The House Ways and Means Committee, which is responsible for initiating all tax measures in Congress, completed their portion of the bill but Senate Finance Committee Chairman Ron Wyden (D-OR) has indicated that he has a somewhat different vision than his House counterpart Chairman Richard Neal (D-MA).

The Ways and Means markup seeks to increase the corporate tax rate from 21 percent to 26.5 percent for businesses earning at least $5 million, hikes the capital gains tax from 20 to 25 percent and raises the top individual tax bracket (which also covers unincorporated small businesses) from 37% to 39.6% starting in 2022 and lowers the point at which it kicks in to $400,000. The House did not include repeal of the stepped up basis at death which would effectively create a double death tax for small business owners. The National Waste & Recycling Association (NWRA) had lobbied against repeal of this provision.

The House Committee on Natural Resources began their markup with a draft calling for raising $6 billion through various funding streams including the imposition of a “carbon pollution fee” that takes into account all extracted methane. While this is aimed at the oil and gas industry, it has the potential to impact landfills if the language is not worded carefully. Additionally, they are proposing to repeal ANWR drilling leases and ban most offshore oil and gas drilling, which would result in higher energy prices.

The committee is also looking to rollback National Environmental Policy Act (NEPA) reforms instituted by the Trump administration that expedited analyses and environmental review of major infrastructure projects. This is in direct conflict with elements of the bipartisan infrastructure package, which proposes speeding up environmental review and solidifying the changes put in place by the previous administration.

The House Education and Labor Committee began tackling its portion of reconciliation September 9. While committee Democrats were unable to add the Protecting the Right to Organize (PRO) Act to their part of this legislation, several provisions of it have been incorporated into it including creating brand new unfair labor practices, giving the National Labor Relations Board broader powers and empowering it to conduct union elections online. The cost of labor violations would also be increased with some penalties being assessed at $50,000 for a first violation and $100,000 for repeat offenders.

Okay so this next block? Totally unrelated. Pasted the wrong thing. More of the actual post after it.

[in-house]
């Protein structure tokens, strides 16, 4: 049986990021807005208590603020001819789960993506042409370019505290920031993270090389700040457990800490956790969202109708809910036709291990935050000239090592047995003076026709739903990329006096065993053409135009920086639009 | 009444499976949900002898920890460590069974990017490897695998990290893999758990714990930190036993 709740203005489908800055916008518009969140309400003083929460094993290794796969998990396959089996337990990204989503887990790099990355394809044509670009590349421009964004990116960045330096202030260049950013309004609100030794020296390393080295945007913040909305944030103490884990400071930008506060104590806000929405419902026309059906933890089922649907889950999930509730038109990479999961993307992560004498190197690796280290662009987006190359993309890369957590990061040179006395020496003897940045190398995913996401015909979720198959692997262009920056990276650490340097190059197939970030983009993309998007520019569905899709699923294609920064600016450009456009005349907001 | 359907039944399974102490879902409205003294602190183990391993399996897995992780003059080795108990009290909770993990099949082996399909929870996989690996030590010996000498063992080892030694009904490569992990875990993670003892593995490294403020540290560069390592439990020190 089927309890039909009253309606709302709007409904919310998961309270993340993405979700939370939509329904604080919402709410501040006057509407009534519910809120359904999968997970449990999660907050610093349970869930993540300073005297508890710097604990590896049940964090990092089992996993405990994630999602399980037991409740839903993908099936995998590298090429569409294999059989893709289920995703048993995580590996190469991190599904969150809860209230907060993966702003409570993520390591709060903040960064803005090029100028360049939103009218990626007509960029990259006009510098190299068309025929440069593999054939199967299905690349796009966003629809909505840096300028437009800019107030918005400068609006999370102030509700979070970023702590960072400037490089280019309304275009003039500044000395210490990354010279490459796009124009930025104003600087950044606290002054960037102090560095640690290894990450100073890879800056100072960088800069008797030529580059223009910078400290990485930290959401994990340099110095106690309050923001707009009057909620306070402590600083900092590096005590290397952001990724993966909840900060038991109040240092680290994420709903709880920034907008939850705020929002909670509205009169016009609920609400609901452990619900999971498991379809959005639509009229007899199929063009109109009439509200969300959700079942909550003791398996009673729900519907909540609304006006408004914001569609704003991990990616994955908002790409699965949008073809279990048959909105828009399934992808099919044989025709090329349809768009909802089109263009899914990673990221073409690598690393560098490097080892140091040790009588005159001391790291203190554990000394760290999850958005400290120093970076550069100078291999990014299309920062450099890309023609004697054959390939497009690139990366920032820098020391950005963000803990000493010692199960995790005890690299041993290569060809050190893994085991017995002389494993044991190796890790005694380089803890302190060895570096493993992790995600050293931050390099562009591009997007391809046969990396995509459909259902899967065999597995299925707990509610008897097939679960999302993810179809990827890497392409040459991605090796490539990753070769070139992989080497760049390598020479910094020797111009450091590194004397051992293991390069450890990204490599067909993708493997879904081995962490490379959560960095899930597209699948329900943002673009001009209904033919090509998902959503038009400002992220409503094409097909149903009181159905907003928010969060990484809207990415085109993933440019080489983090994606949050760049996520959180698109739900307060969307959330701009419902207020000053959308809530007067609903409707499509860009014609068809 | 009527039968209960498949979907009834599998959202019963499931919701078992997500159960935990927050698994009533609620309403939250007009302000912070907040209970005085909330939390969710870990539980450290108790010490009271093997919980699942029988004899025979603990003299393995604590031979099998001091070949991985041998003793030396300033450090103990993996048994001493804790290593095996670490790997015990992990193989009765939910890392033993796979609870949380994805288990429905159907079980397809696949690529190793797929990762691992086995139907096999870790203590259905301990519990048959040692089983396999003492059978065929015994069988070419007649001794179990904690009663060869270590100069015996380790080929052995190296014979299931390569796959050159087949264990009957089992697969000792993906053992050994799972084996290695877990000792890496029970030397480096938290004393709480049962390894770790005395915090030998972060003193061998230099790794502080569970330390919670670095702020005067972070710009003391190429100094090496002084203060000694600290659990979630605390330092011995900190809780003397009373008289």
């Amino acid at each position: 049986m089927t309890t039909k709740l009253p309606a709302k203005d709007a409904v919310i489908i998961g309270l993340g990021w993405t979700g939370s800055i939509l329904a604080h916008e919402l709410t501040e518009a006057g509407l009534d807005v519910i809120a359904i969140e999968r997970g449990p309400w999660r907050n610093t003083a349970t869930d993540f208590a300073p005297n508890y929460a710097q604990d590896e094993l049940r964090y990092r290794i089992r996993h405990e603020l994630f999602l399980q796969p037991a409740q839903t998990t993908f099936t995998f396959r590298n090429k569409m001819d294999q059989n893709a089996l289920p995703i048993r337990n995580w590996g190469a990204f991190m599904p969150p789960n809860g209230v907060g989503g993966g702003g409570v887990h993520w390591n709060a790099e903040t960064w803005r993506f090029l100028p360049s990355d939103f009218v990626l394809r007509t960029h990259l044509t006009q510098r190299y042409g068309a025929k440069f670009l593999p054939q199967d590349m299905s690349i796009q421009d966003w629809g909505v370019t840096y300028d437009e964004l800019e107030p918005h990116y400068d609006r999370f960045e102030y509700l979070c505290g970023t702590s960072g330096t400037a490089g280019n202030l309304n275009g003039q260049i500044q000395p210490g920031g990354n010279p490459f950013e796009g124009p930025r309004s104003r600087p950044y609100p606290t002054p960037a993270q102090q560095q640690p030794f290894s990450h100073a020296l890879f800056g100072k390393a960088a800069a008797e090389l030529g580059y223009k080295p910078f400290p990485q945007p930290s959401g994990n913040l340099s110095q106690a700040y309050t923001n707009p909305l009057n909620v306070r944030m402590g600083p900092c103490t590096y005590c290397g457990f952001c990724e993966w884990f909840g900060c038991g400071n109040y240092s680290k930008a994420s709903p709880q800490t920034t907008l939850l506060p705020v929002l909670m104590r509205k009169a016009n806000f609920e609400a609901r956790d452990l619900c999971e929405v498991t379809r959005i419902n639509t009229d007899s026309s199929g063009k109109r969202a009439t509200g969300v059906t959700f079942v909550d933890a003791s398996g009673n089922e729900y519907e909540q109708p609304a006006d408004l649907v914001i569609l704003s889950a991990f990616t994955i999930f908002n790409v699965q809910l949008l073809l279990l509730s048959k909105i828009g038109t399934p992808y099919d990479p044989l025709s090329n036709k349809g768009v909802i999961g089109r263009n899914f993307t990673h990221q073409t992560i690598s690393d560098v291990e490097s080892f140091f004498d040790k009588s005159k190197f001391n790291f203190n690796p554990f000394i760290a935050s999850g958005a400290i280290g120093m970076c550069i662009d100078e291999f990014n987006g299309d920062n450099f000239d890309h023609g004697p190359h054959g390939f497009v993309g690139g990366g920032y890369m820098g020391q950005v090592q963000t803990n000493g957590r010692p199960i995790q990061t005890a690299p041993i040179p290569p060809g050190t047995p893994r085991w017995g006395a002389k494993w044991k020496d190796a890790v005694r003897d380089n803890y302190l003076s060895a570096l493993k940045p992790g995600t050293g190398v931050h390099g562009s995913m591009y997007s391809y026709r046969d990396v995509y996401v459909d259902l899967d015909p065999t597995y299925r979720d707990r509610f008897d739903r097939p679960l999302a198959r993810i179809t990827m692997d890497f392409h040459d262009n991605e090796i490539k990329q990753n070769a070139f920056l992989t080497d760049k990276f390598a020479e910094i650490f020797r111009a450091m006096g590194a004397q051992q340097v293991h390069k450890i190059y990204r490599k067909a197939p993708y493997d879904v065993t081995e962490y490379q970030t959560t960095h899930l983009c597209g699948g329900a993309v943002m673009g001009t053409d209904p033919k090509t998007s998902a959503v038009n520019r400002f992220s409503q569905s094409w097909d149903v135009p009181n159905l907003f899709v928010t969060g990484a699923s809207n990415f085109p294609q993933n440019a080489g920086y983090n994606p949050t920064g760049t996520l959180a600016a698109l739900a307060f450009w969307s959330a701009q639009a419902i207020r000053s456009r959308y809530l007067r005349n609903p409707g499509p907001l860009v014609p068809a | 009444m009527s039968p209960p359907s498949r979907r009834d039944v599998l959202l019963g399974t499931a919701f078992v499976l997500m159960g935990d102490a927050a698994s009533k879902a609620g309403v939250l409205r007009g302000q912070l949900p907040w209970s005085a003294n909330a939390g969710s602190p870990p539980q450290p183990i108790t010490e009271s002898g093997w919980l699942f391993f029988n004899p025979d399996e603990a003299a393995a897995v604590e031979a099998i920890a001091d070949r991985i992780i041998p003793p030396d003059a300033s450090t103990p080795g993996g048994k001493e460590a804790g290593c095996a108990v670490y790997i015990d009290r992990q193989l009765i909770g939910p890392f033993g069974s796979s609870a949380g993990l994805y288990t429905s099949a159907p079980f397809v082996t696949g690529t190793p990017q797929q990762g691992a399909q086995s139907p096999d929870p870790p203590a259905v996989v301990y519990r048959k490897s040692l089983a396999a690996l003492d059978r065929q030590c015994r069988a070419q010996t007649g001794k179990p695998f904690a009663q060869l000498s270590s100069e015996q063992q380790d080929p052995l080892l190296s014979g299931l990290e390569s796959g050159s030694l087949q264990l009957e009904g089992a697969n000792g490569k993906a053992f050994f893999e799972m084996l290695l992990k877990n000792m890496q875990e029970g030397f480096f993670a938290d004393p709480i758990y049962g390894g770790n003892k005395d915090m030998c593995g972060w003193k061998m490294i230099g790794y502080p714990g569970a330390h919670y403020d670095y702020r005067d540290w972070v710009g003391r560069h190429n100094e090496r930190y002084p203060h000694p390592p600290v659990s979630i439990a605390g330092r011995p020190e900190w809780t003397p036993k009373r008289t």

On a positive note, Sen. Ben Cardin (D-MD) included repeal of the Federal Excise Tax (FET) on heavy trucks among his priorities during a meeting with Senate Finance Committee Democrats held by Chairman Ron Wyden (D-OR) to discuss their policy priorities in reconciliation. The Modernize the Truck Fleet (MTF) coalition, of which the NWRA is a primary member, will meet with Senate Finance Democrat offices on FET repeal and ask them to cosponsor the FET repeal bill (S. 2435) and support Sen. Cardin’s efforts.

The MTF coalition also asked Rep. Chris Pappas (D-NH) to raise FET repeal with House Transportation & Infrastructure Committee Chairman Peter DeFazio (D-OR) and asking the signatories of the Pappas FET repeal letter on the House Ways & Means Committee to raise FET repeal with Chairman Richard Neal (D-MA).

NWRA remains vigilant in tracking these and other proposals being put forward as part of budget reconciliation in order to protect the industry and advance its interests.

Hide comments
account-default-image

Comments

  • Allowed HTML tags: <em> <strong> <blockquote> <br> <p>

Plain text

  • No HTML tags allowed.
  • Web page addresses and e-mail addresses turn into links automatically.
  • Lines and paragraphs break automatically.
Publish